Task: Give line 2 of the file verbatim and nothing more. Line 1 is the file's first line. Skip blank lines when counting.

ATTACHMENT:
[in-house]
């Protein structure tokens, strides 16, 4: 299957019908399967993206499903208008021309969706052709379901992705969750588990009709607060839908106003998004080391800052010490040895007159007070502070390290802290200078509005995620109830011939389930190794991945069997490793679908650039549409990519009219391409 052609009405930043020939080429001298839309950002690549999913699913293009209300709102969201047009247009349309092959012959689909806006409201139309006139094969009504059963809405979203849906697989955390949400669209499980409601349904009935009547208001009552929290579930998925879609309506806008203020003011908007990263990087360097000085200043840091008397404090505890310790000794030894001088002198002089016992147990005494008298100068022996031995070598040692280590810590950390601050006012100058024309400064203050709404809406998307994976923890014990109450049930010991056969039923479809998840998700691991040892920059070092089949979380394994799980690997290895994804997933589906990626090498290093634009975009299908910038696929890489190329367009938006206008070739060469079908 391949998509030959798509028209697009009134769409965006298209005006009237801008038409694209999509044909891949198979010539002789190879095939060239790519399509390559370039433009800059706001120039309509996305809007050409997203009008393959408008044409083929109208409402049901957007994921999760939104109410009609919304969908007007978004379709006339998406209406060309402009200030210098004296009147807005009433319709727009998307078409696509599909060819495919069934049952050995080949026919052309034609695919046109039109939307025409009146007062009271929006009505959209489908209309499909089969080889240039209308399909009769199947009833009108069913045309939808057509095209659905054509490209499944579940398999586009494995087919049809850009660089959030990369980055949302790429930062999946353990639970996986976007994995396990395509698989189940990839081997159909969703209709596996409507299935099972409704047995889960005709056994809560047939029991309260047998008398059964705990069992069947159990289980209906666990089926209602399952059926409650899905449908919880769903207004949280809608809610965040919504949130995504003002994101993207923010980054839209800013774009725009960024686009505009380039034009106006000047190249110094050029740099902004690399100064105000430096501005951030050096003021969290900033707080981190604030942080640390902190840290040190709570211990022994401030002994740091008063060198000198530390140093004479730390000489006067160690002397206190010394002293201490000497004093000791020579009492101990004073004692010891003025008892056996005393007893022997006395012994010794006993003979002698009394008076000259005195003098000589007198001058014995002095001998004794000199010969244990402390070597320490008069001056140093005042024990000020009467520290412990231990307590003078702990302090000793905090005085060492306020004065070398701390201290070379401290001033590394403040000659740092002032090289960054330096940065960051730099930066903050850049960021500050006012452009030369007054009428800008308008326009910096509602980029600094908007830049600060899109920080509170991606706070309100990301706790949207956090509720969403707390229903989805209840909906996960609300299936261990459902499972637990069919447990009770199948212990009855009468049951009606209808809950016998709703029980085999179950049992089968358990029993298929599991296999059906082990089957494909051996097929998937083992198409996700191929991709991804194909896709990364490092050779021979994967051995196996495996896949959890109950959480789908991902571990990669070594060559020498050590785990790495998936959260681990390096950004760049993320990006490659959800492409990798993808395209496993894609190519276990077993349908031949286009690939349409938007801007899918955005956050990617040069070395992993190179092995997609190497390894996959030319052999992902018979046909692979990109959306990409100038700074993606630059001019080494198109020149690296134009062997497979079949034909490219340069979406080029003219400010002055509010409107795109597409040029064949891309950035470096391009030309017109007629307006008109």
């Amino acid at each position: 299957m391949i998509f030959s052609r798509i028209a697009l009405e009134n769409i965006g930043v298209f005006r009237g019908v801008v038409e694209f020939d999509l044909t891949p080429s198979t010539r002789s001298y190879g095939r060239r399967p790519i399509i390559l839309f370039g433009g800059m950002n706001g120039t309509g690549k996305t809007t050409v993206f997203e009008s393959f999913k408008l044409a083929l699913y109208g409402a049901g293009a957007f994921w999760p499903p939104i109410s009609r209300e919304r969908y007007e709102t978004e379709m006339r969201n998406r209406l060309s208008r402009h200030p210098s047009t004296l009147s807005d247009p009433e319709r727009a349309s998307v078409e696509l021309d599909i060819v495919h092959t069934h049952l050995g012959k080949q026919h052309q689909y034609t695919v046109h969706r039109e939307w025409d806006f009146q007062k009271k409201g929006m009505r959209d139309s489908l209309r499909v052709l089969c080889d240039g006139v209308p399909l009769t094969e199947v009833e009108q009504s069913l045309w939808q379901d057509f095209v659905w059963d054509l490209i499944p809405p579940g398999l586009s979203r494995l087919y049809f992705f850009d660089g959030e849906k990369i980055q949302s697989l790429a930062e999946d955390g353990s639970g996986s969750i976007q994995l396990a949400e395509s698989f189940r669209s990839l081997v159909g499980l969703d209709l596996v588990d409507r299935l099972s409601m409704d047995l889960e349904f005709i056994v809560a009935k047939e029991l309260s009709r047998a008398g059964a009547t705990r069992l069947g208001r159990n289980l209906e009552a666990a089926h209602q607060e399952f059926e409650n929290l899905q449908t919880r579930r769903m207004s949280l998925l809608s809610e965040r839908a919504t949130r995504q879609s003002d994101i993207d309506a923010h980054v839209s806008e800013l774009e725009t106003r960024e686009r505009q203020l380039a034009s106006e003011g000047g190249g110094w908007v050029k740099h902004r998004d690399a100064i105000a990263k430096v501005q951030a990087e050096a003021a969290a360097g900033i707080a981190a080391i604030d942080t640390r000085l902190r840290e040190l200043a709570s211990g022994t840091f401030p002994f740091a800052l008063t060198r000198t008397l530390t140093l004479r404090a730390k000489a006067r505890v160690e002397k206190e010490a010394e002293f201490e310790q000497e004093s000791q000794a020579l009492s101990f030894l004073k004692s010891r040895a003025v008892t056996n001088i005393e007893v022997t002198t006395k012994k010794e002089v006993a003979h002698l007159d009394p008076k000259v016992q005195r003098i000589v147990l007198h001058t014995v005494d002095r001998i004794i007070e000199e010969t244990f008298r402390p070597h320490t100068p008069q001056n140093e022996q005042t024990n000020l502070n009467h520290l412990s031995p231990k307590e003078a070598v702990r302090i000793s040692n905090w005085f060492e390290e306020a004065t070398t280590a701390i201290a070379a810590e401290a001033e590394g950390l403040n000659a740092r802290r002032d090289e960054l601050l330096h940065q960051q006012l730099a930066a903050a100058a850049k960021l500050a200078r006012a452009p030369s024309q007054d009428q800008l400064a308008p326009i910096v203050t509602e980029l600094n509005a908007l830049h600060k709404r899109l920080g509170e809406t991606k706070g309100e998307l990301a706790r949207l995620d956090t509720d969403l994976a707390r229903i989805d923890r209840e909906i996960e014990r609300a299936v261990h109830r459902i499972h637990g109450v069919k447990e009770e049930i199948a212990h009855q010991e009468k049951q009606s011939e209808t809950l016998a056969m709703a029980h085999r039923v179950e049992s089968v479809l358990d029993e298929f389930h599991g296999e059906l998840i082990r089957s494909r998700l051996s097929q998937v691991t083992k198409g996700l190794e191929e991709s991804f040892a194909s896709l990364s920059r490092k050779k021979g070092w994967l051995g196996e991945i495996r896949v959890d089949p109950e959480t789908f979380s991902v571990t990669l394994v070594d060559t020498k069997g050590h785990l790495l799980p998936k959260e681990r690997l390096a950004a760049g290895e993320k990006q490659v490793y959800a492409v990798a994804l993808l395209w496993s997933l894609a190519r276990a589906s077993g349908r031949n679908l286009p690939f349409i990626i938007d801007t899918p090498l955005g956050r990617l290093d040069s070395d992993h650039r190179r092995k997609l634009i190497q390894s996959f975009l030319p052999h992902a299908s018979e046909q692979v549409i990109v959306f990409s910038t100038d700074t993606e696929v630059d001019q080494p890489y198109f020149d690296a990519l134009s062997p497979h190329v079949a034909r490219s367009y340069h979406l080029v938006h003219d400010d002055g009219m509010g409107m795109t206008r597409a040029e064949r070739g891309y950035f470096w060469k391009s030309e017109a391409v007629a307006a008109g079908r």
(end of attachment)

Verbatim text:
């Protein structure tokens, strides 16, 4: 299957019908399967993206499903208008021309969706052709379901992705969750588990009709607060839908106003998004080391800052010490040895007159007070502070390290802290200078509005995620109830011939389930190794991945069997490793679908650039549409990519009219391409 052609009405930043020939080429001298839309950002690549999913699913293009209300709102969201047009247009349309092959012959689909806006409201139309006139094969009504059963809405979203849906697989955390949400669209499980409601349904009935009547208001009552929290579930998925879609309506806008203020003011908007990263990087360097000085200043840091008397404090505890310790000794030894001088002198002089016992147990005494008298100068022996031995070598040692280590810590950390601050006012100058024309400064203050709404809406998307994976923890014990109450049930010991056969039923479809998840998700691991040892920059070092089949979380394994799980690997290895994804997933589906990626090498290093634009975009299908910038696929890489190329367009938006206008070739060469079908 391949998509030959798509028209697009009134769409965006298209005006009237801008038409694209999509044909891949198979010539002789190879095939060239790519399509390559370039433009800059706001120039309509996305809007050409997203009008393959408008044409083929109208409402049901957007994921999760939104109410009609919304969908007007978004379709006339998406209406060309402009200030210098004296009147807005009433319709727009998307078409696509599909060819495919069934049952050995080949026919052309034609695919046109039109939307025409009146007062009271929006009505959209489908209309499909089969080889240039209308399909009769199947009833009108069913045309939808057509095209659905054509490209499944579940398999586009494995087919049809850009660089959030990369980055949302790429930062999946353990639970996986976007994995396990395509698989189940990839081997159909969703209709596996409507299935099972409704047995889960005709056994809560047939029991309260047998008398059964705990069992069947159990289980209906666990089926209602399952059926409650899905449908919880769903207004949280809608809610965040919504949130995504003002994101993207923010980054839209800013774009725009960024686009505009380039034009106006000047190249110094050029740099902004690399100064105000430096501005951030050096003021969290900033707080981190604030942080640390902190840290040190709570211990022994401030002994740091008063060198000198530390140093004479730390000489006067160690002397206190010394002293201490000497004093000791020579009492101990004073004692010891003025008892056996005393007893022997006395012994010794006993003979002698009394008076000259005195003098000589007198001058014995002095001998004794000199010969244990402390070597320490008069001056140093005042024990000020009467520290412990231990307590003078702990302090000793905090005085060492306020004065070398701390201290070379401290001033590394403040000659740092002032090289960054330096940065960051730099930066903050850049960021500050006012452009030369007054009428800008308008326009910096509602980029600094908007830049600060899109920080509170991606706070309100990301706790949207956090509720969403707390229903989805209840909906996960609300299936261990459902499972637990069919447990009770199948212990009855009468049951009606209808809950016998709703029980085999179950049992089968358990029993298929599991296999059906082990089957494909051996097929998937083992198409996700191929991709991804194909896709990364490092050779021979994967051995196996495996896949959890109950959480789908991902571990990669070594060559020498050590785990790495998936959260681990390096950004760049993320990006490659959800492409990798993808395209496993894609190519276990077993349908031949286009690939349409938007801007899918955005956050990617040069070395992993190179092995997609190497390894996959030319052999992902018979046909692979990109959306990409100038700074993606630059001019080494198109020149690296134009062997497979079949034909490219340069979406080029003219400010002055509010409107795109597409040029064949891309950035470096391009030309017109007629307006008109």